The Value of Diversity for the Bioeconomy

By the Bioeconomy Group of the Amazon Concertation, Instituto Arapyaú


Forests, rivers and people: elements from which the Amazon Concertation initiative builds references in bioeconomy for Brazil’s different Amazons

The Amazonian territorial diversity, reflected in its peoples, cultures, soils, flora and fauna, contains unique elements to provide mankind with better living conditions across sectors such as healthcare, food and climate regulation. It is possible to generate wealth and prosperity with quality, adding value to and conserving genetic heritage through excellence in research, development and innovation.

The premise that rational, consistent and long-term economic development should be grounded in knowledge of nature and the understanding that Amazonian biodiversity constitutes the ballast for this transformational process establish the narrative of the bioeconomy as a matrix for sustainable economic development that prevents the excessive simplification of nature that generally occurs when increased production is the objective.

Undoubtedly much has been constructed, both on the political and the economic level, with respect to the bioeconomy. Many sustainable development proposals for the Amazon revolve around this or at least consider it a potential lever. Some authors even advocate that bioeconomy is the “salvation” of the Amazon. The concept has already been defined by diverse organizations, and it has recently been redefined for the Brazilian Amazon context, by Instituto Escolhas and others stressing “social and environmental benefits” and Viana et al. (2020), who shed light on social biodiversity and the empowerment of traditional communities.

Although some scholars have previously identified different discourses on bioeconomy, most of the academic and political discussions neglect the role of tropical forests’ conservation. Besides, the bioeconomy should be driven not only by the conservation of the existing biome, but also by the expansion of such biodiverse areas.

Therefore, the discussion of the bioeconomy in the Brazilian Amazon has little in common with the discourse disseminated in industrialized economies, and even in other regions of Brazil, driven mainly by the substitution fossil-based materials and the promotion of the agricultural sector with a view to reducing greenhouse gas emissions.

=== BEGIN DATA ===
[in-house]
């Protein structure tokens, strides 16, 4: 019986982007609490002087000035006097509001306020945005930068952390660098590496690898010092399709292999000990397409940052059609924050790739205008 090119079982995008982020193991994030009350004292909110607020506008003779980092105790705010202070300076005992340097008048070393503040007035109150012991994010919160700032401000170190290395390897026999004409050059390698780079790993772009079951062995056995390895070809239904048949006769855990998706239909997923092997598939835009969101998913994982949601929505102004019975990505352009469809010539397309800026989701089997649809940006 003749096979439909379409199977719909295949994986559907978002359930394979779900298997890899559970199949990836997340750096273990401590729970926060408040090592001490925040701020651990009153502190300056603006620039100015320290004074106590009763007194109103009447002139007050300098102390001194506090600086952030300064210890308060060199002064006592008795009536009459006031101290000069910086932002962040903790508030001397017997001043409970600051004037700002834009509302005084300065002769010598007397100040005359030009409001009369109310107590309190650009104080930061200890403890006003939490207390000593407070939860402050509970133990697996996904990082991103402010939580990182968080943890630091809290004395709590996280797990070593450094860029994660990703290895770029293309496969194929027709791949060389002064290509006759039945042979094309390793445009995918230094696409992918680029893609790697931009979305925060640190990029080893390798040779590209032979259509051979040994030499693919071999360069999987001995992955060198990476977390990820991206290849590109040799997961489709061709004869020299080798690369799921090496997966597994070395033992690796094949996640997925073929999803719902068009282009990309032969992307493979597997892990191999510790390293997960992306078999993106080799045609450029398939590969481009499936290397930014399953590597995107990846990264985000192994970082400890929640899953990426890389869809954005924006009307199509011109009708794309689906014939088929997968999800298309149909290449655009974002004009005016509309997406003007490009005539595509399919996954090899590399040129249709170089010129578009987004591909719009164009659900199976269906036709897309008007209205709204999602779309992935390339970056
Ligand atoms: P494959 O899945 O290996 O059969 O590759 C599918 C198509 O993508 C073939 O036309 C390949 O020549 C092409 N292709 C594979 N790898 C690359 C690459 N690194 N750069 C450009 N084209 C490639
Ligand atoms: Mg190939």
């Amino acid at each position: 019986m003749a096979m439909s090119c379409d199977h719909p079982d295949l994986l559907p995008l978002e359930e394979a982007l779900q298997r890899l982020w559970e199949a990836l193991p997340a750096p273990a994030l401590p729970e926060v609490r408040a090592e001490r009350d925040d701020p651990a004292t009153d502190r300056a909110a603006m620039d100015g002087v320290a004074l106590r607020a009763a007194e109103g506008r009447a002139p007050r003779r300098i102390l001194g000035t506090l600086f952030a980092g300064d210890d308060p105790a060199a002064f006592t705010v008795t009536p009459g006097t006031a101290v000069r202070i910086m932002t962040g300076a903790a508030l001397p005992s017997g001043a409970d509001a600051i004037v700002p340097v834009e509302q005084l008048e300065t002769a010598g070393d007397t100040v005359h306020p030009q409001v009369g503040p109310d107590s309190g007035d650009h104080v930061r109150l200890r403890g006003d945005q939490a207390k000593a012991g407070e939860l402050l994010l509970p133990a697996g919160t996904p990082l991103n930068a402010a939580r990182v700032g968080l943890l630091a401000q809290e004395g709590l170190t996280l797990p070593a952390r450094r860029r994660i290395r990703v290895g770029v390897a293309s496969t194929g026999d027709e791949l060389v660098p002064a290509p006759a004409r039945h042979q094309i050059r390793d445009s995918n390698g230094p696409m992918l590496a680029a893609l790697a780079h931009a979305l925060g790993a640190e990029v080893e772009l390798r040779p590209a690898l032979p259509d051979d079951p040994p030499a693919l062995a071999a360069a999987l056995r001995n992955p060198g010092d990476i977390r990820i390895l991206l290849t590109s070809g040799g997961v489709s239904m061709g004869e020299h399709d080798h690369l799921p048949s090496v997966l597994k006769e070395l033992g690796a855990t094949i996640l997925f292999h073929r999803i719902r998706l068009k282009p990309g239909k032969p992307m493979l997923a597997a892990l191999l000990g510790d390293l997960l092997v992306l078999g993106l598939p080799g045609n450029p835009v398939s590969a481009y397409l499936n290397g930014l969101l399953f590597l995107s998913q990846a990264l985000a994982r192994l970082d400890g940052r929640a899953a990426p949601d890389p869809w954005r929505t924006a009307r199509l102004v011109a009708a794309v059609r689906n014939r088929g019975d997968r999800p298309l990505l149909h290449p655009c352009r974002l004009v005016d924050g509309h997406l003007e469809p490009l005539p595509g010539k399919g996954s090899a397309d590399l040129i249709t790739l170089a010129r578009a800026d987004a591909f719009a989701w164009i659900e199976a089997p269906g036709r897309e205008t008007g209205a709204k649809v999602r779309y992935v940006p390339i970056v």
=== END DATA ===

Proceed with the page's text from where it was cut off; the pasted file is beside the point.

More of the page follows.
The need to re-qualify a seemly established concept stems from, among other aspects, the concern that the normative implications for the bioeconomy agenda in the Amazon further strengthen some drivers of deforestation and the concentration of wealth and income, which would be extremely contradictory. In short, the bioeconomy embodies a major ambiguity: it may be a panacea for the problems of the region while also representing a threat to the standing forest.

The discussions promoted within the Amazon Concertation have revealed different interpretations and visions for the bioeconomy and, as a result, the need for a comprehensive reference that takes all of them into account.

Drawing on a first exercise to acknowledge the region’s diversity in terms of landscapes and occupation patterns, the group reflected upon different types of bioeconomy for the Amazon.

A framework for bioeconomy in the Amazon

Instead of re-defining the concept, we proposed a typology for bioeconomy that could support a broader comprehension of the subject as a common denominator for a robust strategy, considering the relationships between them, including not only risks and trade-offs, but also synergies and opportunities. The table that follows identifies characteristics that distinguish possible “promotion fronts” for the bioeconomy, in accordance with different approaches and production systems. It is not a conceptual dispute. The purpose of the exercise was not to endorse or dismiss any class of bioeconomy, but rather to recognize the diversity of interpretations.

Neither does the detailing of the three groups translate into a definitive classification. It is merely a stylized representation aimed at illustrating how the economic activities and diverse relevant aspects vary along the spectrum and identifying and proposing more targeted actions. In this respect, it should be noted that the concept of (agro)forestry continuum, illustrated below, is considered in relation to these stylized groups.